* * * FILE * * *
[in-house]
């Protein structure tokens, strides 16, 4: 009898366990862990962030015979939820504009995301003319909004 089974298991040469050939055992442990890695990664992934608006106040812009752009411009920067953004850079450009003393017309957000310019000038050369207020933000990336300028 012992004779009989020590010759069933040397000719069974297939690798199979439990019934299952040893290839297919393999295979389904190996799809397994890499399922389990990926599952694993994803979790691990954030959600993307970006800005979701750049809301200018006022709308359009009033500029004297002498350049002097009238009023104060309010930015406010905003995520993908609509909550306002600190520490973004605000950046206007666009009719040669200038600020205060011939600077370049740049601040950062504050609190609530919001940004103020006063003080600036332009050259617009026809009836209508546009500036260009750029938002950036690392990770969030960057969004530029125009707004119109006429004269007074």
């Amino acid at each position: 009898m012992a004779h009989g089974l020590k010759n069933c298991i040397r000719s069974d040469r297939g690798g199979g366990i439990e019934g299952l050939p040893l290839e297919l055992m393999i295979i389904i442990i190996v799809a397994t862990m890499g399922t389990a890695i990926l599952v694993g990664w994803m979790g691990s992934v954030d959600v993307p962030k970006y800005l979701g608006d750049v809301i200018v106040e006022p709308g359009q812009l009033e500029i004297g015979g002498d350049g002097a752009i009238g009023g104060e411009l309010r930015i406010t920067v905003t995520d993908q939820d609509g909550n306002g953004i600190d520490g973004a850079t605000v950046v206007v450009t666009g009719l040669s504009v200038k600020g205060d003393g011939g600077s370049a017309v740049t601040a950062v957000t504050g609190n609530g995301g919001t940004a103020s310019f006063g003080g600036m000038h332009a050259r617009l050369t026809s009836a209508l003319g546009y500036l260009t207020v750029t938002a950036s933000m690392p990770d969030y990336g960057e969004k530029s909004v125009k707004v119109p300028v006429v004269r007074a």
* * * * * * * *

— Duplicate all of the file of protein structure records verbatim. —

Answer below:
[in-house]
């Protein structure tokens, strides 16, 4: 009898366990862990962030015979939820504009995301003319909004 089974298991040469050939055992442990890695990664992934608006106040812009752009411009920067953004850079450009003393017309957000310019000038050369207020933000990336300028 012992004779009989020590010759069933040397000719069974297939690798199979439990019934299952040893290839297919393999295979389904190996799809397994890499399922389990990926599952694993994803979790691990954030959600993307970006800005979701750049809301200018006022709308359009009033500029004297002498350049002097009238009023104060309010930015406010905003995520993908609509909550306002600190520490973004605000950046206007666009009719040669200038600020205060011939600077370049740049601040950062504050609190609530919001940004103020006063003080600036332009050259617009026809009836209508546009500036260009750029938002950036690392990770969030960057969004530029125009707004119109006429004269007074």
């Amino acid at each position: 009898m012992a004779h009989g089974l020590k010759n069933c298991i040397r000719s069974d040469r297939g690798g199979g366990i439990e019934g299952l050939p040893l290839e297919l055992m393999i295979i389904i442990i190996v799809a397994t862990m890499g399922t389990a890695i990926l599952v694993g990664w994803m979790g691990s992934v954030d959600v993307p962030k970006y800005l979701g608006d750049v809301i200018v106040e006022p709308g359009q812009l009033e500029i004297g015979g002498d350049g002097a752009i009238g009023g104060e411009l309010r930015i406010t920067v905003t995520d993908q939820d609509g909550n306002g953004i600190d520490g973004a850079t605000v950046v206007v450009t666009g009719l040669s504009v200038k600020g205060d003393g011939g600077s370049a017309v740049t601040a950062v957000t504050g609190n609530g995301g919001t940004a103020s310019f006063g003080g600036m000038h332009a050259r617009l050369t026809s009836a209508l003319g546009y500036l260009t207020v750029t938002a950036s933000m690392p990770d969030y990336g960057e969004k530029s909004v125009k707004v119109p300028v006429v004269r007074a």